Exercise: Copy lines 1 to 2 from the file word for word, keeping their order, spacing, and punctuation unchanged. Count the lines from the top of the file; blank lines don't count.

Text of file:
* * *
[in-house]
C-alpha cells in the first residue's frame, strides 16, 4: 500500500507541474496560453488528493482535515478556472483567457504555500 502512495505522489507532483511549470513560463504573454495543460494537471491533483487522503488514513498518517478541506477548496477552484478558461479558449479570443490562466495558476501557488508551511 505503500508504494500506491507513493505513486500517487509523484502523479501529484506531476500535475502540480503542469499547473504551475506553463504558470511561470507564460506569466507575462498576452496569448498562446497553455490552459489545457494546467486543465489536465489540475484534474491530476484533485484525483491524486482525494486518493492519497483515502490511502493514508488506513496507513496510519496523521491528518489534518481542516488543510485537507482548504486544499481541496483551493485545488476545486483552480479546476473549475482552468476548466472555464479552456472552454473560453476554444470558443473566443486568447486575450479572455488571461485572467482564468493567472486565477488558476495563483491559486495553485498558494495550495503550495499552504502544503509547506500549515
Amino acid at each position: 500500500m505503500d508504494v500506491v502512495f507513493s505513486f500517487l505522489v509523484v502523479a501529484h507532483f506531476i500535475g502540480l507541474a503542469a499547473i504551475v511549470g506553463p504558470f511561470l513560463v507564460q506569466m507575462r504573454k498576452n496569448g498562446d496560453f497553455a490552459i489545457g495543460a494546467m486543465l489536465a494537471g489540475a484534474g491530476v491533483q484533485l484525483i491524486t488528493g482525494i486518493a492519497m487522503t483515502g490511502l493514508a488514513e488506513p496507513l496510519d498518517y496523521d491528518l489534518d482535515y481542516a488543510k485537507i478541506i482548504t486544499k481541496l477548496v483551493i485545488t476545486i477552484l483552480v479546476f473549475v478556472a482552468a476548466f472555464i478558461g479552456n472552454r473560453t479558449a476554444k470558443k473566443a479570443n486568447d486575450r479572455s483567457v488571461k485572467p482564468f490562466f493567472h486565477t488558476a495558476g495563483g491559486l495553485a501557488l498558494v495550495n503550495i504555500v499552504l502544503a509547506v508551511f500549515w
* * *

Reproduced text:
[in-house]
C-alpha cells in the first residue's frame, strides 16, 4: 500500500507541474496560453488528493482535515478556472483567457504555500 502512495505522489507532483511549470513560463504573454495543460494537471491533483487522503488514513498518517478541506477548496477552484478558461479558449479570443490562466495558476501557488508551511 505503500508504494500506491507513493505513486500517487509523484502523479501529484506531476500535475502540480503542469499547473504551475506553463504558470511561470507564460506569466507575462498576452496569448498562446497553455490552459489545457494546467486543465489536465489540475484534474491530476484533485484525483491524486482525494486518493492519497483515502490511502493514508488506513496507513496510519496523521491528518489534518481542516488543510485537507482548504486544499481541496483551493485545488476545486483552480479546476473549475482552468476548466472555464479552456472552454473560453476554444470558443473566443486568447486575450479572455488571461485572467482564468493567472486565477488558476495563483491559486495553485498558494495550495503550495499552504502544503509547506500549515